GG: What have been some of the challenges with this collaborative work? 

MQ: You see, I’m good with movement but I’m not necessarily good at dancing. I mean, I’m not musical theatre trained. You know, I did do Oor Wullie the musical but I mean, I was Wullie in that and so I didn’t have to do a lot of the dancing in it. I was just singing and jumping about. Whereas I’m now actually performing alongside girls who have come out of musical theatre training and who can pick up the dances so quickly. I’m standing next to them, panicking and asking, “can I be put to the back?”. But the thing is, it’s worked out because it’s such a good ensemble piece and ensemble team, they have taken me under their wing in a way and helped me with the dance moves. I’m much more confident now than I ever thought I’d be at this stage. I was thinking it’d be up until the night before that I’d be sweating, not sleeping, because of these dance moves. So that’s been my main challenge, but it’s not been as bad as I thought it’d be.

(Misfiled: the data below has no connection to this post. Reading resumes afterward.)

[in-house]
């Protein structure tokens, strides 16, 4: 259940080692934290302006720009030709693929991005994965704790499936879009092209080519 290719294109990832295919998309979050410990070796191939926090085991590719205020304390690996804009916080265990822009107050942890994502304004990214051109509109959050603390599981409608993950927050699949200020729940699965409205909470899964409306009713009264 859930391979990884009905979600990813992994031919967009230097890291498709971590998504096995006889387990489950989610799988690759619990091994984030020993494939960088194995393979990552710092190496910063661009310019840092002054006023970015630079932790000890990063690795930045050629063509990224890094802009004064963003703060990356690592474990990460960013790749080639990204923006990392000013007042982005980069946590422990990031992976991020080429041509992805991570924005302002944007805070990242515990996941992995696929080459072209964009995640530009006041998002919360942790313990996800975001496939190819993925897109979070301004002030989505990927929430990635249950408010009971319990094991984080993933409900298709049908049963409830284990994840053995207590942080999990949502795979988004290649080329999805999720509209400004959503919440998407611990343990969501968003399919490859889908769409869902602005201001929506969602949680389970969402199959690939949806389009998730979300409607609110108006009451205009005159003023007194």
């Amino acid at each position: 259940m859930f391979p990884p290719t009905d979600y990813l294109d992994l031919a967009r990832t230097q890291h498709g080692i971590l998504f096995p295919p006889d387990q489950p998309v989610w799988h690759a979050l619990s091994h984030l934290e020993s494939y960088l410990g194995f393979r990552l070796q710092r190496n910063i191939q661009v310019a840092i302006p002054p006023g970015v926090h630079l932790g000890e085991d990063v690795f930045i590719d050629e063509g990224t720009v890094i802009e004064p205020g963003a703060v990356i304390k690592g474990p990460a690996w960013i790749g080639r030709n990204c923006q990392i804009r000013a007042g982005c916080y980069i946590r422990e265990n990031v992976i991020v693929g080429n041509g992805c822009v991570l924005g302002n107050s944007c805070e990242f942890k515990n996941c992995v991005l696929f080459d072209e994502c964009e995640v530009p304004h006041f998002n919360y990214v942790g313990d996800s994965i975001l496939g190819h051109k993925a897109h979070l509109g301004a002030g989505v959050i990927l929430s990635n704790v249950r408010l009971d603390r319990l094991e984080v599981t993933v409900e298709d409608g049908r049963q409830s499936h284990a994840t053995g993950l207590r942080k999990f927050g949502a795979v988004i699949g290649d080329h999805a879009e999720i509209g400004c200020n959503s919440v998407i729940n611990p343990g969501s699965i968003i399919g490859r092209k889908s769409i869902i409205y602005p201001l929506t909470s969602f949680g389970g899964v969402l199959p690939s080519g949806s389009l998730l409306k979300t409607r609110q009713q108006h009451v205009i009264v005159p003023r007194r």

GG: How do you feel that all of this collaboration comes through in the tone of the story? What would audiences expect to see? 

MQ: The thing is, it’s trying to reflect Glasgow in quite an honest way. There are all these wee characters that are going to pop up that you know, you’ve seen them before when you’ve had a night out in Glasgow. And so, by strengthening the ensemble, that’s what you’ve done. You’ve made every actor as important as the next and therefore you’re pulling out these different shades of Glasgow through different characters. They’re all unique and different and yet, all part of the one team. All part of Glasgow. 

GG: Cora Bissett has also spoken about why she chose to share this story right now. For you personally, why do you think this story is important to do right now in Scotland?